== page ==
Revolutions don’t happen without spilling a lot of blood. And if I sound overly blasé about it, that’s because I’m holding a bag of popcorn rather than a gun.

Plenty of people are up in arms about Apple’s recent decision to charge 30% for all subscription- and content-based offerings on the iOS App Store. And they should be: for these people, Apple is literally taking away their profit margin, and sometimes even more. Prior to this change, large distributors could buy their wares at a lower price, put it on sale in their App Store storefront, and sell it for a higher price. Now Apple is taking a 30% piece of that sale price.

It’s the kind of move that will dismantle business models. Think of the kinds of companies that are currently operating on the App Store that will be affected:

  • Book and magazine sellers, such as Amazon, Barnes and Noble, Kobo, Zinio.
  • Music subscription services, such as Pandora, LastFM.
  • Video streaming services, such as Netflix.

There may be other services caught in this net as well (including some Software-as-a-Service offerings, like Readability), but I believe that Apple is really targeting these media services in particular.

The thing these categories have in common is that they are distributors of content. They are not the publishers, nor are they the creators. They are companies whose sole purpose is to take the creative output of one group, and deliver it to another.

There can be no doubt that Apple is declaring war on distributors. And why not? In Apple’s eye, they offer no value; in fact, they might just be vampires on the process. What purpose do they serve in a world where Apple has fielded over 100 million iOS devices? If Apple can offer the book store, or the music streaming service, then what purpose do these other companies serve?

But it goes even further than that. I believe Apple intends to not only remove the distributors but the publishers as well. Print publishing in particular is an industry ripe for tumult. At its core, print publishing is based on moving paper; its entire business model is fundamentally stuck in the Twentieth Century. In a world where companies like Apple provide a hundred million sets of eyeballs, what creator needs publishers to ensure their work gets promoted?

In this vision of the future, we’ll see authors and agents work with editors and designers to provide an ebook to platforms like iOS and Android. And instead of 10% of the sale price (at best!), authors will take 70%, and disburse payment to their assistants as they see fit. This vision puts publishers (as we know them today) in the dustbin of history along with their precious printing presses and forests of paper. And authors will take their place at the top of the money pyramid, right where they belong.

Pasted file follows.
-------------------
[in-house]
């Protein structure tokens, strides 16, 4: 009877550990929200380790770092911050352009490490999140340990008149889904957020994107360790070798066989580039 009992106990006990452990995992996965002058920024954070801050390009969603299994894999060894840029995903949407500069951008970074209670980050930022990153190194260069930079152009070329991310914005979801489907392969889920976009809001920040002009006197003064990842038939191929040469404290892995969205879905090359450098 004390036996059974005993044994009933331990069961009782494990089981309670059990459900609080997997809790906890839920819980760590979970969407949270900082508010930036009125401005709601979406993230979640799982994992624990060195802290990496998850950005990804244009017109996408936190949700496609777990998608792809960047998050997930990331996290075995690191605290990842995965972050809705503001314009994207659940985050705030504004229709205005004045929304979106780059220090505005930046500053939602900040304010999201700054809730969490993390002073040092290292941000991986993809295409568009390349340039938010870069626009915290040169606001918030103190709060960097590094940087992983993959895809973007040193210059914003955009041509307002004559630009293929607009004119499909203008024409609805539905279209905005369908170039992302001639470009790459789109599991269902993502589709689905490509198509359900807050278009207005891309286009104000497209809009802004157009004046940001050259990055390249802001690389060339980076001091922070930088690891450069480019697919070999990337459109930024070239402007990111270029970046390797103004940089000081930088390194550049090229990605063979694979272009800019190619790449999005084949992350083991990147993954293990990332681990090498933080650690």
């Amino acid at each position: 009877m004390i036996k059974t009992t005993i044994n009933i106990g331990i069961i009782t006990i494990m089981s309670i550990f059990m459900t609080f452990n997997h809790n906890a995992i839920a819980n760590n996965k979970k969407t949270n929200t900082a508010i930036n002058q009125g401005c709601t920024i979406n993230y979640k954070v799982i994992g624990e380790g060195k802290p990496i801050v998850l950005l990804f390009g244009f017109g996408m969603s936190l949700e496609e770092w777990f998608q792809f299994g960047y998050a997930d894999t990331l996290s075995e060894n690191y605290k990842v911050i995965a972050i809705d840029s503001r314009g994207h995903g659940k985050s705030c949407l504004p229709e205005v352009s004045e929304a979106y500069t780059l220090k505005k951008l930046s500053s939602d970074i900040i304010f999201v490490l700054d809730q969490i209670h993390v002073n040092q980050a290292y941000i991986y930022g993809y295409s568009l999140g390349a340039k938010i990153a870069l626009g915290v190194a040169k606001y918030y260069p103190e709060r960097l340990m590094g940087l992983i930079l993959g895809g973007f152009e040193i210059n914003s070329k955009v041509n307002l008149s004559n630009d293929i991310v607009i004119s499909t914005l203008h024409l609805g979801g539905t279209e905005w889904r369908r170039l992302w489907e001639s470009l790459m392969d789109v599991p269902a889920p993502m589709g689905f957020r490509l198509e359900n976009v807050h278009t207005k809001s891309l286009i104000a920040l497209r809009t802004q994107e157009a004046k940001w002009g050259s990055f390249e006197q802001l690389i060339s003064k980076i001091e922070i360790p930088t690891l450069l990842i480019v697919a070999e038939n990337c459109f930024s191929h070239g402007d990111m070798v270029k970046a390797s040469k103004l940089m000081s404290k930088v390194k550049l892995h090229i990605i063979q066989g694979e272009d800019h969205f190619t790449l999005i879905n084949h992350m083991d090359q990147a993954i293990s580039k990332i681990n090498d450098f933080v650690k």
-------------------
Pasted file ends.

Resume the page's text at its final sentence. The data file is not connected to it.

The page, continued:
A lot of people will get hurt in this process. People will lose their jobs, companies will collapse, and some people will even cry. I really believe that the future is going in this direction, regardless of whether Apple pushes it. But Apple’s move is going to accelerate the process, providing that opening for ambitious and talented authors to slip in and show the rest of us how it’s done.

While Google is today playing the partner to existing publishers, Apple’s gravity will also provide the motivation for authors to appear on Android as well. The story of the Internet is about separating barriers between writers and readers. Once a critical mass is reached, Google will make a similar store available to authors, and everyone will gush about how awesome it is that we’ll finally have an “open” alternative to the “evil” Apple iBookstore.

And like a maple in autumn, the leaves of the publishing industry will shrink, fade, and flutter to the ground.

Short term pain A potentially big problem with this vision of the future is that it puts Apple at the centre of it. The company’s track record for bringing all media to the table is spotty, at best. They caught the music industry unawares, and the movie and book industries are skittish as cats in a dog pound.

So in practical terms, it may be neither quick nor desirable to have Apple acting as the vendor for all media. A lot of people will be pushing very hard against this eventuality, and I can’t entirely blame them. The result is likely to be that my iPad won’t be able to give me access to every book, every movie, every song out there. I think Apple is betting they’ll have enough, though, to keep building their user base.

Suffice to say, we’re entering a period of dramatic change in the publishing industry. You can say what you want about Apple and its motives, but they are bringing us something that we may not be able to say no to: more content, with lower prices. It should definitely be interesting.